Australian authorities release report into dramatic in-flight emergency where pilot makes breathless call for help

The Australian Transport Safety Bureau (ATSB) has released its final report into an incident involving a Qantas cargo flight from Brisbane to Melbourne which was forced to make an emergency landing in Canberra.

Newshub published air traffic control recordings in the days following the incident which took place in August 2018.  In it, the pilot can be heard declaring MAYDAY while breathing through his oxygen mask. It was also at this time, his co-pilot had become incapacitated.

The pilot can be heard asking for weather conditions in Canberra as "they had to get on the ground immediately."

The pilot then tells controllers to arrange for ambulance staff to meet the flight when it lands.

The ATSB report says the aircraft developed multiple technical issues the flight crew "could not resolve using the approved non-normal checklist procedures." 

As a result the crew conducted an emergency descent and diversion during which they experienced separate incapacitation events.

The 737-300 aircraft had been converted into a cargo aircraft in 2003 and was operated by Express Freighters Australia. Prior to that, it had been operated as a commercial passenger plane by Qantas in New Zealand.

During cruise the crew observed the master caution warning light flickering, as well as an overheating warning signal. 

The problems continued despite the crew undertaking a non-normal checklist, so they began troubleshooting the issue with maintenance staff in Sydney.

As the flight flew over Narrandera, the crew identified the cabin pressure was reducing, within seconds both crew said they felt slightly unwell. 

As the cabin altitude continued to climb and would soon exceed 10,000 feet, the crew quickly fitted emergency oxygen masks and advised air traffic control that they were beginning an immediate descent.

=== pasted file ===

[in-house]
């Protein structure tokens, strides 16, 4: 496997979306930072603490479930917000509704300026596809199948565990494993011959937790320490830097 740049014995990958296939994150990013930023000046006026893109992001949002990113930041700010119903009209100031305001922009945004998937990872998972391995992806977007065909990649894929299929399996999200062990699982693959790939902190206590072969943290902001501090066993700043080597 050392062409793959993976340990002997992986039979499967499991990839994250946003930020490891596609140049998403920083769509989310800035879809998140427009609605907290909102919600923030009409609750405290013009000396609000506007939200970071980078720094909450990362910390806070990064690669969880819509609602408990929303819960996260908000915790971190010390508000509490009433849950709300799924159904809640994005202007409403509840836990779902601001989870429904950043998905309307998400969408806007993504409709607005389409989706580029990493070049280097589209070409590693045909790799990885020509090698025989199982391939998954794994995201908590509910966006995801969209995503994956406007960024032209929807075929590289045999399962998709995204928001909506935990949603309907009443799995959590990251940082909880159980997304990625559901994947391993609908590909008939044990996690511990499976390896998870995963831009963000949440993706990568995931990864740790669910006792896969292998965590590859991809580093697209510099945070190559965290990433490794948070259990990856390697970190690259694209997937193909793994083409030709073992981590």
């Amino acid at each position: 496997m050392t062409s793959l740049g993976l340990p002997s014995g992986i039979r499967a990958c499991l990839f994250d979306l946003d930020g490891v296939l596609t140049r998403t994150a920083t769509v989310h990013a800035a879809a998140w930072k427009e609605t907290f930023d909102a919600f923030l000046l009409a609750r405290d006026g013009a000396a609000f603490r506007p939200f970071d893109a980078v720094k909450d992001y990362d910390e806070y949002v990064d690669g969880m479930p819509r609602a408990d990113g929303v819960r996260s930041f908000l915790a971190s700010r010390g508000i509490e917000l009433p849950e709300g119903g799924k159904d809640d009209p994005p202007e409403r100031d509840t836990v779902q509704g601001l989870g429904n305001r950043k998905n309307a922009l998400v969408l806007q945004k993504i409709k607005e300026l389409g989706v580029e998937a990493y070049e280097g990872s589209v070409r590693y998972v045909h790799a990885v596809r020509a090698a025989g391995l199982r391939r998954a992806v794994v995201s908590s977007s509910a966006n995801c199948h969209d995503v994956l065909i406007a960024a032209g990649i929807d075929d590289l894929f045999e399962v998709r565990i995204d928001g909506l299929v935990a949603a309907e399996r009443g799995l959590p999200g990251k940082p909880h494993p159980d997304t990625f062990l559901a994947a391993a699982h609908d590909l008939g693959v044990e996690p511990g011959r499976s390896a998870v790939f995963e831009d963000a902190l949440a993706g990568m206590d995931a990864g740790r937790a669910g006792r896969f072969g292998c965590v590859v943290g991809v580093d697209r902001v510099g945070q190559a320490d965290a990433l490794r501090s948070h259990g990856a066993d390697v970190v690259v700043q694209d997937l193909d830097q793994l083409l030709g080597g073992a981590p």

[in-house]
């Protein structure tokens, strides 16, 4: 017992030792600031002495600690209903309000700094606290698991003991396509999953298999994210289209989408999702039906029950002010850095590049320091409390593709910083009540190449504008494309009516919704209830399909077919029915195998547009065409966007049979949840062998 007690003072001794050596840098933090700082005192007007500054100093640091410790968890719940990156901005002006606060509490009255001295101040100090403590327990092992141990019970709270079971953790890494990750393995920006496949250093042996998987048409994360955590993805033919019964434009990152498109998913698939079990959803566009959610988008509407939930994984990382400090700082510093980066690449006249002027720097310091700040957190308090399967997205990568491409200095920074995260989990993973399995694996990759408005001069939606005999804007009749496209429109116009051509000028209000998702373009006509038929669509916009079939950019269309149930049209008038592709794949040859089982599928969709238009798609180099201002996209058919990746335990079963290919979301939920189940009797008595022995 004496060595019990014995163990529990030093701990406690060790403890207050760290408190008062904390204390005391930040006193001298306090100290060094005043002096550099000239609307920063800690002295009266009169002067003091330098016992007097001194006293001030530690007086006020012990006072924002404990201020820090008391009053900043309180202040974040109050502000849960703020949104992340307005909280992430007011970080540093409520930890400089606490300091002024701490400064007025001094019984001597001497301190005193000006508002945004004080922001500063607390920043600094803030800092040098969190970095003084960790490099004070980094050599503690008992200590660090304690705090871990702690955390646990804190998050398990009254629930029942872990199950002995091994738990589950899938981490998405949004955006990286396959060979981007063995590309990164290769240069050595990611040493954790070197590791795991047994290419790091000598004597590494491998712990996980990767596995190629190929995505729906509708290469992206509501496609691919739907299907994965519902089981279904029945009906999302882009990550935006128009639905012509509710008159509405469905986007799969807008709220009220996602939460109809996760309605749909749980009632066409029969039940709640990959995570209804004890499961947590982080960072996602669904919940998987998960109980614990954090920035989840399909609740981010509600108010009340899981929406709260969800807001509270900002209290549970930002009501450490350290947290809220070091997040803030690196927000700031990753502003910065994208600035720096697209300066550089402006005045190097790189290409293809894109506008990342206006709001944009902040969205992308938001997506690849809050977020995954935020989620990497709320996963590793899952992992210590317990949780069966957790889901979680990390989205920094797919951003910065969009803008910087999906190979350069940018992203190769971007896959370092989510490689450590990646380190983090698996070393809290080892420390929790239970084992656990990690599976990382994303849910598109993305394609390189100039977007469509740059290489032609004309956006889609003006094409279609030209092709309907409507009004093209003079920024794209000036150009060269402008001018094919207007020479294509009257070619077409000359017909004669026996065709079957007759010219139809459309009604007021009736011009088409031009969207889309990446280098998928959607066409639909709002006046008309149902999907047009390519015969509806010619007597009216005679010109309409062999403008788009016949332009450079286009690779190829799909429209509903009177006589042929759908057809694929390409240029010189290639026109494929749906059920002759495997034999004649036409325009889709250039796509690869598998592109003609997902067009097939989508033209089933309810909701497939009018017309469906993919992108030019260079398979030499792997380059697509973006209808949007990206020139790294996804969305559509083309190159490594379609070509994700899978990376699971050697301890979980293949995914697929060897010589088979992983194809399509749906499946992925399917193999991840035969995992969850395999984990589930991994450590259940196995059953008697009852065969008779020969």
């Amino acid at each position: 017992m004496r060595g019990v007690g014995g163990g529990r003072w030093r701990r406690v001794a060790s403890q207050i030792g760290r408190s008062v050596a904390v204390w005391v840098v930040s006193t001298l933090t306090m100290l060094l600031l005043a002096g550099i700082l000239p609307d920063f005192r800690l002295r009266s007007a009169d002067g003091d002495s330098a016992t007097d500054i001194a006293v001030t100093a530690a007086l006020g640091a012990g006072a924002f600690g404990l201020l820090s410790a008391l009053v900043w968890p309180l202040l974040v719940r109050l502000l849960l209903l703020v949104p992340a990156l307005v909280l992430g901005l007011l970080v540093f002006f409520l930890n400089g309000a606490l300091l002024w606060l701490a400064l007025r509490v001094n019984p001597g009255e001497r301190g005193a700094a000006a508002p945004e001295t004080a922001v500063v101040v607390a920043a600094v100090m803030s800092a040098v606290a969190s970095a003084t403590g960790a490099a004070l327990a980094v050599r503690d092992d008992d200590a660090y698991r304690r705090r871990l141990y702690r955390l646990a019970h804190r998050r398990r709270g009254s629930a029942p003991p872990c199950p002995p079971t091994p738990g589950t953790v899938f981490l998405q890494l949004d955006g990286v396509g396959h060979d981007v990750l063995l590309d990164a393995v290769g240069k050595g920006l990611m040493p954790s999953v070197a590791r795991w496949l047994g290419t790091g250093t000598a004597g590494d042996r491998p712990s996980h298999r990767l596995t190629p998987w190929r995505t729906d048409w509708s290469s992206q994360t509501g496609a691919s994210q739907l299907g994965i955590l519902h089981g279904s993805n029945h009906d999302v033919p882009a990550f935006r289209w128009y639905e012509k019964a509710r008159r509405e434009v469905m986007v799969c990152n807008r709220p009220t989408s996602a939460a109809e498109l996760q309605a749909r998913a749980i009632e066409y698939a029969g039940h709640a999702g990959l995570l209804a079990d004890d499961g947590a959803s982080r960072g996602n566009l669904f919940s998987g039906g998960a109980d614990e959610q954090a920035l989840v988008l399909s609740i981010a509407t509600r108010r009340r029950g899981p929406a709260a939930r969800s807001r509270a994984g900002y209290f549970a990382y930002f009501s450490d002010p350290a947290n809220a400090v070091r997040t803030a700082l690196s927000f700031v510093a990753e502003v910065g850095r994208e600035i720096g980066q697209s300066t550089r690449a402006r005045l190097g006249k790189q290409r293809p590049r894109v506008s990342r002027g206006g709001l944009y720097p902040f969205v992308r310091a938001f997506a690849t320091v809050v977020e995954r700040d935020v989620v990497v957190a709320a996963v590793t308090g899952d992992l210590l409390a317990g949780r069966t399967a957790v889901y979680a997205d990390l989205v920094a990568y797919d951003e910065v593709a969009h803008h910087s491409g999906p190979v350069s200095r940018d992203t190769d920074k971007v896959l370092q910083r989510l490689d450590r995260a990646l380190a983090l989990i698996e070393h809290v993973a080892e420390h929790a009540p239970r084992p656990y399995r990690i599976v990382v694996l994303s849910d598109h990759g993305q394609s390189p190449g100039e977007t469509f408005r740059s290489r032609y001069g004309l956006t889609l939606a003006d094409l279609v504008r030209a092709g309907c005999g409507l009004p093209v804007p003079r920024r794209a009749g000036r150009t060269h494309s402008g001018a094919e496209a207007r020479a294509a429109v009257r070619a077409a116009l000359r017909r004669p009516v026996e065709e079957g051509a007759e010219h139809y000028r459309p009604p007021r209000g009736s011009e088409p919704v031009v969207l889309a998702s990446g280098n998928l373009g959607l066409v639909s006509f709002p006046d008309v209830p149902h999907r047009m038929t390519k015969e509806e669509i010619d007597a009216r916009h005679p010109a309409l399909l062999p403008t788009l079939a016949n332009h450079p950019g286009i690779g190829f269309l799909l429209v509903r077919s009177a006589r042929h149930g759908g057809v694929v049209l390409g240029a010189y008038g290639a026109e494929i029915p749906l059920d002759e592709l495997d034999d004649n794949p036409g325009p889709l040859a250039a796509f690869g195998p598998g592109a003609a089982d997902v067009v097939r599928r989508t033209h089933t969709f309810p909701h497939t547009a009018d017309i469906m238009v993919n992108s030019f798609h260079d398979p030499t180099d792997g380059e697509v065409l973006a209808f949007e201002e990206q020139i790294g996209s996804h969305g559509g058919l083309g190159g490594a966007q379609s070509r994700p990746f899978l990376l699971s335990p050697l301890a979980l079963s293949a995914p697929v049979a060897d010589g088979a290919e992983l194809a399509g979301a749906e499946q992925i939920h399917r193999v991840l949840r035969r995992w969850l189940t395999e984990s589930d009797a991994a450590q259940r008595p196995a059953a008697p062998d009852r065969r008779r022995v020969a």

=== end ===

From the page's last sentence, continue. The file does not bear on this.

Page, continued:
During the initial phase of descent, the captain became temporarily incapacitated due to ingesting an increased supply of oxygen. The first officer then declared a 'MAYDAY', advising of issues with the aircraft and that they had commenced an emergency descent for Canberra Airport.

After the captain had recovered, the first officer then experienced incapacitating symptoms consistent with hyperventilation. 

The captain then declared a 'PAN PAN' radio call to air traffic control, informing of the first officer's incapacitation.

The ATSB's investigation identified that the intermittent flickering of the master caution light and overheat annunciator was likely due to an electrical fault in the right wing-body overheat detection system.

A fault with a valve in the aircraft air conditioning system and a higher than normal cabin leak rate reduced airflow and lowered cabin pressure.

"The flight crew responded to the cabin pressure reduction by donning their oxygen masks and descending the aircraft," ATSB Director Transport Safety Stuart Macleod said.

After landing, both the captain and first officer were transported to hospital by ambulance for medical assessment. Post‑occurrence medical testing and assessments did not identify lasting effects from the flight.

Subsequently, the operator has implemented a range of changes to its maintenance program, including incorporating a functional check of the cabin drain valves - specifically verifying the integrity of the auxiliary power unit ducts, and introducing an enhanced aircraft cabin pressurisation system check.

The investigation also reminded flight crews to be aware that "non‑normal situations can lead to a misapplication of emergency equipment in the moment that it is actually needed."

In this case the level of airflow on the fixed oxygen system resulted in a temporary incapacitation of the captain.

Listen to a recording of the incident unfolding in the video above.